Provider of end-to-end managed connectivity and IT solutions, Marlink covers a lot of ground – or sea, to be more accurate. Who better to talk with concerning the latest developments in offshore communications?
During this year’s Nor-Shipping, Energy Northern Perspective met with Marlink’s President Maritime, Tore Morten Olsen, who, along with Knut Natvig, Marlink’s Vice President Corporate Communications, provided insight into the current state of the offshore satellite communications market.
For Marlink, Olsen explains, business has been brisk: “One of the reasons we are at Nor-Shipping is that the take-up in the market is going very strong. We’re equipping somewhere north of a thousand new vessels with broadband services every year. And that trend is increasing. And now, because of digitalisation and automation – and lots more data needs – we also see a clear tendency that more of the communication is used to benefit the owners and operators through operational efficiency gains.”
Leading up to Nor-Shipping, Marlink launched its new VSAT service Sealink Flex, which offers customers more than 100 bandwidth options, enabling maritime companies the opportunity to select from an unrivalled level of high-speed bandwidth flexibility.
Olsen says, “If you look back 5 years, charter contracts of 3 or 5 years were typical. Now those contracts may be 30 days – or just a few days – so we have more dynamic requirements in terms of uplifting the bandwidth and capability for a vessel, and it’s specifically tailored to the charter. It’s a different world today from what it was only 5 years ago.”
According to Olsen, as the new VSAT service is compatible with a variety of existing communication management platforms it’s easy and economical to move to Sealink Flex. Moreover, Marlink’s ability to rapidly respond to bandwidth alteration requests allows enquiries to be processed and resolved as quickly and efficiently as possible.
This new VSAT service also features six new high-speed zones in strategic offshore areas around the globe so that Sealink Flex subscribers can access the fastest available onboard internet access, with the added benefit of available substantial bandwidth boosts.
When asked if the need for operational data has been a factor in the demand for bandwidth, Olsen responds, “Absolutely – especially in shipping – it’s one of the drivers for operators moving to broadband, because they always need to be connected to the vessel. And even if it’s relatively small data, they want to capture data that’s uploaded into the Cloud and then used for analysis by the operator – or by the equipment manufacturers.”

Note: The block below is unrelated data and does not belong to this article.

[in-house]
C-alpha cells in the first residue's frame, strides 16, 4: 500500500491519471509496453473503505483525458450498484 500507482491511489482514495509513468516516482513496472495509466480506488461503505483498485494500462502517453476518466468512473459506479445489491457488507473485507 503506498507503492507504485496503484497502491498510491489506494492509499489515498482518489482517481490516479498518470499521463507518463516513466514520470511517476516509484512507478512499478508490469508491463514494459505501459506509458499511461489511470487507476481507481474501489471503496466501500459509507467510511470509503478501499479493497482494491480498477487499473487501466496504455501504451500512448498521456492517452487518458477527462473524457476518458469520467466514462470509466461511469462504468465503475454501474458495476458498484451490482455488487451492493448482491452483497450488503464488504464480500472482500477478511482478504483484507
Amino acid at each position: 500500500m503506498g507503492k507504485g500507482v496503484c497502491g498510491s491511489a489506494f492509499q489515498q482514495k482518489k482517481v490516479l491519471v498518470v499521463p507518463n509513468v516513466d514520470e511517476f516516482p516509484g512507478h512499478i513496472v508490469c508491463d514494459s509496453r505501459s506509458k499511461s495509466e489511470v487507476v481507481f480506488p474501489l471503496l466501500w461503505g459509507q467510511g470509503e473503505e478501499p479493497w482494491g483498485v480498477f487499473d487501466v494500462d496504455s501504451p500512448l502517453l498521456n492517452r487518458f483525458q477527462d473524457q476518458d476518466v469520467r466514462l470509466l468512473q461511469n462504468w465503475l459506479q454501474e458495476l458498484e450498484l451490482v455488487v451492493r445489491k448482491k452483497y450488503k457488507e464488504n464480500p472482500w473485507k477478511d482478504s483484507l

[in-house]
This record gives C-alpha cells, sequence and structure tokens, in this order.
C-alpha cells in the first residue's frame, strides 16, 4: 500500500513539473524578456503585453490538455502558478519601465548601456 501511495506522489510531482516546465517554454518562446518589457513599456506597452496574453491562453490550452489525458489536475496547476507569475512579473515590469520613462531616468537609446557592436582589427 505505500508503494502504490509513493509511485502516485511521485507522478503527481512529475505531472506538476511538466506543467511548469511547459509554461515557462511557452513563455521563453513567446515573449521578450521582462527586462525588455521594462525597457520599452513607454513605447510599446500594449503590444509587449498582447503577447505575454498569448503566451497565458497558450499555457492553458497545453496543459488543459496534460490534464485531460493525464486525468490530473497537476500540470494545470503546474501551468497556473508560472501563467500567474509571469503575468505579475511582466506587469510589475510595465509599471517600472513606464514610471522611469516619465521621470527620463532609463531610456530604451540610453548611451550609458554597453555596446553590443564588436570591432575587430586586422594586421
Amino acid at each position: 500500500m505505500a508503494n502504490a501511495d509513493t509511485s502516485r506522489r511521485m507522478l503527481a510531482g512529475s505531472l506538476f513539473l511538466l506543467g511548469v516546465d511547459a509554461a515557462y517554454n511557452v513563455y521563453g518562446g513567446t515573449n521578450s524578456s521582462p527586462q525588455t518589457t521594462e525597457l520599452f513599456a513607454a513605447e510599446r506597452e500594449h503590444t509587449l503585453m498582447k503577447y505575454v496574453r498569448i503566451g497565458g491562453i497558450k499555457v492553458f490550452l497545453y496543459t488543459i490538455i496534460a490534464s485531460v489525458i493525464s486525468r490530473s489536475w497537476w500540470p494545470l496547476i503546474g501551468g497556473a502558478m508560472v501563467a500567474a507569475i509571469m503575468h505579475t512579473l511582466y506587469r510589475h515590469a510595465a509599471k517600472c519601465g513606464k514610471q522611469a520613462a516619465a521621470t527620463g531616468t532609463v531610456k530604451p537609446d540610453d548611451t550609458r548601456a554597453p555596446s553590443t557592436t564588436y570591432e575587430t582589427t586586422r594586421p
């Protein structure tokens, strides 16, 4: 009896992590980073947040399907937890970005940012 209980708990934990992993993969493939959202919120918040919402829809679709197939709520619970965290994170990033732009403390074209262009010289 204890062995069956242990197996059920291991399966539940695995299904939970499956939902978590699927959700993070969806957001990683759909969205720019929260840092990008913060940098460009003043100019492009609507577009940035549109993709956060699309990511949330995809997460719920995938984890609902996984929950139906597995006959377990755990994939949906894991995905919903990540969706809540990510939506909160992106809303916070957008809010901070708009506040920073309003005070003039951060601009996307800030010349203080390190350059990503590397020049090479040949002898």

“And we also see that customers who already use VSAT services for crew welfare have started to upgrade the bandwidth, because much of what they originally bought is consumed by automated processes that send data to shore,” Olsen continues.
With greater bandwidths comes increased demand for data security, and Marlink chose Nor-Shipping to roll out its new, sophisticated “IT Breach Policy” monitoring for its CyberGuard Detection service.
“With the IMO 2021 recommendation for IT compliance, we’ve invested a lot over the last couple of years on the IT side,” explains Olsen. “Two years ago, Marlink acquired Palantir, which we have now integrated completely and expanded the portfolio. So, we’ve been working to automate IT on-board, which means that anything you might use on shore when it comes to software, we can take care of offshore on the vessels, including security patches and updates. And we also offer a cyber security suite of services as well, depending on what the customer needs.”
Marlink launched Cyber Detection as part of its CyberGuard portfolio in 2018, and the company continues this commitment to provide dependable tools to defend against cyber-attack with its IT Breach Policy. Marlink’s full operational Cyber Detection service supports cyber security compliancy ahead of the IMO deadline of 1st January 2021, when ship owners and operators are required to include cyber risks into each vessel’s International Safety Management (ISM) Code.
Knut Natvig points out that the “human element” may be the prevalent weakness in cyber security, and the philosophy behind new IT Breach Policy monitoring service is the result of a recent Marlink study. “It’s not just something we talked about, it’s something that we’ve proven, and it comes back to the importance of what kind of security procedures you have in place now that these new regulations are coming into play,” Natvig explains. “And that’s what we see is going to be a challenge – how operators are able to integrate reliable procedures in order to be in compliance with the upcoming new IMO regulations. And there we see a discrepancy between where they are today and where they have to be one and a half years from now.”
To help ensure operators’ compliance, the new IT Breach Policy extends Cyber Detection service’s inbound and outbound network traffic monitoring, combining an automated and expert support procedures. Marlink designed the new IT Breach Policy service to identify deviations from an operator’s IT policy and raise an alert whenever suspicious activity is detected.
Tore Morten Olsen describes how demand for satellite communications offerings has driven the Marlink’s innovations: “Our role is really to make sure we understand demands of the different market segments in maritime – those who we are serving – and that we can bring to market the services of the satellite operators.”
“This applies both in terms of the number of vessels that are being equipped with VSAT and in terms of the actual usage on each individual vessel. But of course, the market is extremely competitive, so we have to be sharp with what we’re doing.”
“So, Marlink is offering a lot capacity from all satellite operators, and blending that into solutions that are really solid.”